Mabee House

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Mabee House
Mabee House Jan 09.jpg
Mabee House, January 2009
Mabee House is located in New York
Mabee House
Location S of Rotterdam Junction on NY 5S, Rotterdam Junction, New York
Coordinates 42°51′56″N 74°1′56″W / 42.86556°N 74.03222°W / 42.86556; -74.03222Coordinates: 42°51′56″N 74°1′56″W / 42.86556°N 74.03222°W / 42.86556; -74.03222
Area 9.6 acres (3.9 ha)
Built 1705
NRHP Reference # 78001907[1]
Added to NRHP May 22, 1978

The Mabee House at the Mabee Farm Historic Site is the oldest house still standing in the Mohawk Valley. It is located in the town of Rotterdam, N. Y., in the hamlet of Rotterdam Junction, New York, along New York State Highway 5S, about six miles (10 km) west of the city of Schenectady. The oldest building on the property is the stone house. It was in the Mabee Family for almost three centuries. The original 9-acre (3.6 ha) property, including the house, inn, brick building, a family cemetery and more, was donated to the Schenectady County Historical Society on January 29, 1993. An H-bent frame Dutch barn, dating from the 1760s, was acquired from the Nilsen family in 1997, moved from Johnstown, N.Y., restored, and re erected at the Mabee Farm Historic Site. Various educational programs and events are now offered to the public there. In 2007 the neighboring 27 acres was added to the property. That is where the new George E. Franchere Education Center was built in 2011.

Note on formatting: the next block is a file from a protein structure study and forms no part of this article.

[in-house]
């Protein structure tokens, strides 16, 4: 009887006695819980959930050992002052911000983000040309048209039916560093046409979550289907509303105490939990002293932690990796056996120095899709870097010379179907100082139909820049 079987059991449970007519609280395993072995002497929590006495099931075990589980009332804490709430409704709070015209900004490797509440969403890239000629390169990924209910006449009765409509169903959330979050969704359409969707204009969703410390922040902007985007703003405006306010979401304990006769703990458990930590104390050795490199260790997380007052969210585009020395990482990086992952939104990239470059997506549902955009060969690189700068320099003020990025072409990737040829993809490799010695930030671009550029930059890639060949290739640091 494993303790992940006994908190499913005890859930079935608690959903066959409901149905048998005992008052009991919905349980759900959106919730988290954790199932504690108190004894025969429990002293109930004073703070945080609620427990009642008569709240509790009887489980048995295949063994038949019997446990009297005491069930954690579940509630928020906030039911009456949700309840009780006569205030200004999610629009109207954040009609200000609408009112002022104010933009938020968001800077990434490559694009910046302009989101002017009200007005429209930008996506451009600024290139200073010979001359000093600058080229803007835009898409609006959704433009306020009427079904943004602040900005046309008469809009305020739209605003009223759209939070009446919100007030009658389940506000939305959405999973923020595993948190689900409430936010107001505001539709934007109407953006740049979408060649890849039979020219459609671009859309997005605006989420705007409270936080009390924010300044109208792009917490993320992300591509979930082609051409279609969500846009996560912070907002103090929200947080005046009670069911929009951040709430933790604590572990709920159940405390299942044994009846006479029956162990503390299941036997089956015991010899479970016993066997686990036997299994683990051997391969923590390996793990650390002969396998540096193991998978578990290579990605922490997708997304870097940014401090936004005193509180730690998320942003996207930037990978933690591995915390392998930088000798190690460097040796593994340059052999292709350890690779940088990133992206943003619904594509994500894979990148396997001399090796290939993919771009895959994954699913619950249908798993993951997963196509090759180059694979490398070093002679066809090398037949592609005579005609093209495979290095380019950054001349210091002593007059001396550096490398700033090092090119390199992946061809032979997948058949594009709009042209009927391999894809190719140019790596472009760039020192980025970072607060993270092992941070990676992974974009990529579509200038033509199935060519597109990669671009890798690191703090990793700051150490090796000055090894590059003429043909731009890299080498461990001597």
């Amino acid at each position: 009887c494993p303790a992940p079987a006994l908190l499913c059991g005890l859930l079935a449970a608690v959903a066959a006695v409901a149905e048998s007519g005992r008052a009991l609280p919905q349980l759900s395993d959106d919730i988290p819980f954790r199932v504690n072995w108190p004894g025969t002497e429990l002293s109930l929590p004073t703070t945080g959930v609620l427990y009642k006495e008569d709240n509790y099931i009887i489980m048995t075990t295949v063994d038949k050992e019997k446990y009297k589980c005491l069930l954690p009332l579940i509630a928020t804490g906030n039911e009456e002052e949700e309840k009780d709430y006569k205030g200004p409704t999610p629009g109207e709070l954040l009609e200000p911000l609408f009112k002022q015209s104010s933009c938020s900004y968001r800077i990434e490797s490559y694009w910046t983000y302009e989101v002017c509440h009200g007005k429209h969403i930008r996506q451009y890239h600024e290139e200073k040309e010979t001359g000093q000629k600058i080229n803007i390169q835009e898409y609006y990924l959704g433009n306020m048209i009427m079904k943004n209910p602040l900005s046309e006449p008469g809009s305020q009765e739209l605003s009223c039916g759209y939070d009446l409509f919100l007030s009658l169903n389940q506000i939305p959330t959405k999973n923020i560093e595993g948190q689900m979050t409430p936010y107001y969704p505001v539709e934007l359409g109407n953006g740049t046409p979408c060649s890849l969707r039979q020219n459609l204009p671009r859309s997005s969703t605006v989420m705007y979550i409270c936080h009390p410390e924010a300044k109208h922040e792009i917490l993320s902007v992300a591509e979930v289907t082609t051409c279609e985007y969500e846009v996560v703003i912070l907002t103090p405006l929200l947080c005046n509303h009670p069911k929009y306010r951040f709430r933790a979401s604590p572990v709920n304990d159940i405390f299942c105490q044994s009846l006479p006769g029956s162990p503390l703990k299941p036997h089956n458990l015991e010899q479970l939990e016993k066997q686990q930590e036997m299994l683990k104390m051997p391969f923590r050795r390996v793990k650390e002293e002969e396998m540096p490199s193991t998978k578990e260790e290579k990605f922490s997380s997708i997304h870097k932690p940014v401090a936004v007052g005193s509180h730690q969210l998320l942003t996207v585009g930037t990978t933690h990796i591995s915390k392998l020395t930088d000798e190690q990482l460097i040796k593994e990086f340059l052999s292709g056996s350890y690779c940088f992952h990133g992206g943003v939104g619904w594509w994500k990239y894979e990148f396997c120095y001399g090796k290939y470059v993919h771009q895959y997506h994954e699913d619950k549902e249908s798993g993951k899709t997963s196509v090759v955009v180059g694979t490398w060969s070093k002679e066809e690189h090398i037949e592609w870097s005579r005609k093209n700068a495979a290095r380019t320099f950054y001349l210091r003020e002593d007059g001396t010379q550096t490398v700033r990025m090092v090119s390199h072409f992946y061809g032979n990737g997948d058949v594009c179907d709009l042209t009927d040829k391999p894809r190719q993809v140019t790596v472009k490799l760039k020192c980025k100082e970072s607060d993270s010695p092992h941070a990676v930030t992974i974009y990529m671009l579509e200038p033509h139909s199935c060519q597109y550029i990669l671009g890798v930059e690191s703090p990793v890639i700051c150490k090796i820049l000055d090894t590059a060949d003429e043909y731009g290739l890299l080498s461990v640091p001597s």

The property was first acquired by Daniel Janse Van Antwerpen in 1671. He purchased the property from the Mohawks and received a grant for the patent in 1680 from the English Governor Edmund Andros to possibly use as a fur trading post. Van Antwerpen, a neighbor of Jan Pieterse Mabee and wife Anna Borsboom in the Stockade Historic District, sold the westerly half of the farm property to Jan in 1705/6. The original deed was given to the Schenectady County Historical Society along with 582 other documents and over 1,000 artifacts. The original structures on the farm are the stone house, a frame pre-Erie Canal inn, in which Revolutionary War General Philip Schuyler stayed in 1792 while surveying for the Western Inland Navigation and Lock Company, and a half brick and half wood probable summer kitchen/mother-in-law house. The Farm's original barns, however, were consumed by fire in the 1870s and 1970s. There is also a family cemetery, which has grave stones dating from 1771. The property has been handed down through the Mabee family 287 years!

George Franchere, the last owner from that particular branch of the Jan Mabee line, donated the property to the Schenectady County Historical Society, with the intention that it would be maintained as a museum and educational center.[2] To that end, numerous family members and volunteers have worked to preserve the property and its donated artifacts, and to develop educational programs and events that present colonial American history to visitors. They built a dock on the bordering Mohawk River in 2004 and acquired two replica bateaux built by students of the Alplaus Maritime Academy for use and demonstration near the river’s edge.